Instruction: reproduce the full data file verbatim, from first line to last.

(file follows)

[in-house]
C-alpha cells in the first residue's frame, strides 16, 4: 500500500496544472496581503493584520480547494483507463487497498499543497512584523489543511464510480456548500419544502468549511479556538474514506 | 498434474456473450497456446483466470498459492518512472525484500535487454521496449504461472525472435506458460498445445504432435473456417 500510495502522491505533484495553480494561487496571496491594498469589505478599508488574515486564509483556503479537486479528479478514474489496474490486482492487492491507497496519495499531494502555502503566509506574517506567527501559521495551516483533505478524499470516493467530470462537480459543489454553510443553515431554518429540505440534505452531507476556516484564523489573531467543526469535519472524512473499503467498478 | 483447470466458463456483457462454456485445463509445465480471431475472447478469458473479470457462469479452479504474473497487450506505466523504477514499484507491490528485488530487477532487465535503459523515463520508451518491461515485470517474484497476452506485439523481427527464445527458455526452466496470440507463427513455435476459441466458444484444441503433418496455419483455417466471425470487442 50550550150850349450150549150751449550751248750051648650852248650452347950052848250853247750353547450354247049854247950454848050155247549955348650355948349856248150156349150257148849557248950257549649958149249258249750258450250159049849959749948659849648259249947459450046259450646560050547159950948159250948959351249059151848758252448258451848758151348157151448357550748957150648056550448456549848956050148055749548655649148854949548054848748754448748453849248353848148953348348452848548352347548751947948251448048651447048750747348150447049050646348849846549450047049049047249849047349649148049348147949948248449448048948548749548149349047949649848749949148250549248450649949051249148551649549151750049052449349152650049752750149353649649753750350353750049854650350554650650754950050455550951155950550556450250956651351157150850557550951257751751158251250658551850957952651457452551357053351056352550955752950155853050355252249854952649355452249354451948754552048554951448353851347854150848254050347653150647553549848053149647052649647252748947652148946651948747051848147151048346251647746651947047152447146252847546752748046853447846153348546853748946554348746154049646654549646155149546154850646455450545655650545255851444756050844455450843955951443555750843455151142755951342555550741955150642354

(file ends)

[in-house]
C-alpha cells in the first residue's frame, strides 16, 4: 500500500496544472496581503493584520480547494483507463487497498499543497512584523489543511464510480456548500419544502468549511479556538474514506 | 498434474456473450497456446483466470498459492518512472525484500535487454521496449504461472525472435506458460498445445504432435473456417 500510495502522491505533484495553480494561487496571496491594498469589505478599508488574515486564509483556503479537486479528479478514474489496474490486482492487492491507497496519495499531494502555502503566509506574517506567527501559521495551516483533505478524499470516493467530470462537480459543489454553510443553515431554518429540505440534505452531507476556516484564523489573531467543526469535519472524512473499503467498478 | 483447470466458463456483457462454456485445463509445465480471431475472447478469458473479470457462469479452479504474473497487450506505466523504477514499484507491490528485488530487477532487465535503459523515463520508451518491461515485470517474484497476452506485439523481427527464445527458455526452466496470440507463427513455435476459441466458444484444441503433418496455419483455417466471425470487442 50550550150850349450150549150751449550751248750051648650852248650452347950052848250853247750353547450354247049854247950454848050155247549955348650355948349856248150156349150257148849557248950257549649958149249258249750258450250159049849959749948659849648259249947459450046259450646560050547159950948159250948959351249059151848758252448258451848758151348157151448357550748957150648056550448456549848956050148055749548655649148854949548054848748754448748453849248353848148953348348452848548352347548751947948251448048651447048750747348150447049050646348849846549450047049049047249849047349649148049348147949948248449448048948548749548149349047949649848749949148250549248450649949051249148551649549151750049052449349152650049752750149353649649753750350353750049854650350554650650754950050455550951155950550556450250956651351157150850557550951257751751158251250658551850957952651457452551357053351056352550955752950155853050355252249854952649355452249354451948754552048554951448353851347854150848254050347653150647553549848053149647052649647252748947652148946651948747051848147151048346251647746651947047152447146252847546752748046853447846153348546853748946554348746154049646654549646155149546154850646455450545655650545255851444756050844455450843955951443555750843455151142755951342555550741955150642354